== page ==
So do you disagree with the Met’s take? Are the miniatures art? And has their historical significance appreciated over the past century?

Yes. I think, given the passage of time, these have stood the test — and I think our understanding of art is a little more forgiving these days. At the turn of the century, even American artists were having trouble getting recognition, just because they weren’t trained in Paris or Rome. There was a lot of snobbery. But these portraits are incredibly well-executed, and it’s a fact that many accomplished painters relied on photographs for assistance. So while they can’t be praised for the genius of the pose or the original conception, they’re still very skillfully executed. It’ll be interesting to see what kind of reaction we get.

They do vary in quality — some of them, you look at the miniature itself and it’s an exquisite work of art; some to our eye today look a little garish. Many of these sitters are in costume-ball attire. So when you look at the miniature and see someone who’s dressed like Marie Antoinette … [it] can come across as kind of strange. But once you put them in context, you realize that they’re really pretty rich and wonderful.

They have been shown in a museum context many times in between 1905 and today; a dozen or so were in an exhibition in Germany about three years ago on society portraits of the Gilded Age, which also included works of John Singer Sargent and many recognized painters.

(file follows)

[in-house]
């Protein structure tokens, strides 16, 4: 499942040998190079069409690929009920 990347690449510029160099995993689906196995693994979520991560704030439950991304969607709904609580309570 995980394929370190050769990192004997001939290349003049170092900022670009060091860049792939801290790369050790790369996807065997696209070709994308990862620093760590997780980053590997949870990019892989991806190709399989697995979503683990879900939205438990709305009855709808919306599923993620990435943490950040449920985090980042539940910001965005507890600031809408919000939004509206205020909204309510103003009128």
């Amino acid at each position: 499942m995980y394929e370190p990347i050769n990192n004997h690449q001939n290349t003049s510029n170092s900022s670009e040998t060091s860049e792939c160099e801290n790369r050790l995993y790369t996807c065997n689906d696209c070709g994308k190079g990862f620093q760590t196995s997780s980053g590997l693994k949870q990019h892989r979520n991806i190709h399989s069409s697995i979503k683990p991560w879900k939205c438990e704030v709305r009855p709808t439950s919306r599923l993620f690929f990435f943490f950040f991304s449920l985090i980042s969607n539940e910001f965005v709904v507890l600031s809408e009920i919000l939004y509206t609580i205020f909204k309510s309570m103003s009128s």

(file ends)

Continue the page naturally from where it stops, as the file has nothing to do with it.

Finally, a number of these images were created by female artists. Is it at all unusual, given the time period, that women were commissioned to paint these miniatures?

There were many women artists during this period, as it was considered a respectable career for young women, and there were numerous schools, like the Art Students League, where women could learn to paint. Miniature painting required an unusually high degree of dexterity, and women were believed (right or wrong) to have more nimble fingers than men. Women seem to have been drawn to miniature painting as a more feminine art, in the same way that they often specialized in portraits of children. The American Society of Miniature Painters, organized in New York in 1899, had more or less equal membership among men and women.

“Beauties of the Gilded Age: Peter Marié’s Miniatures of Society” will be on display at the New-York Historical Society from Nov. 11, 2011 through Nov. 11, 2012, in three four-month installments.

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Emma Mustich is a Salon contributor. Follow her on Twitter: @emustich.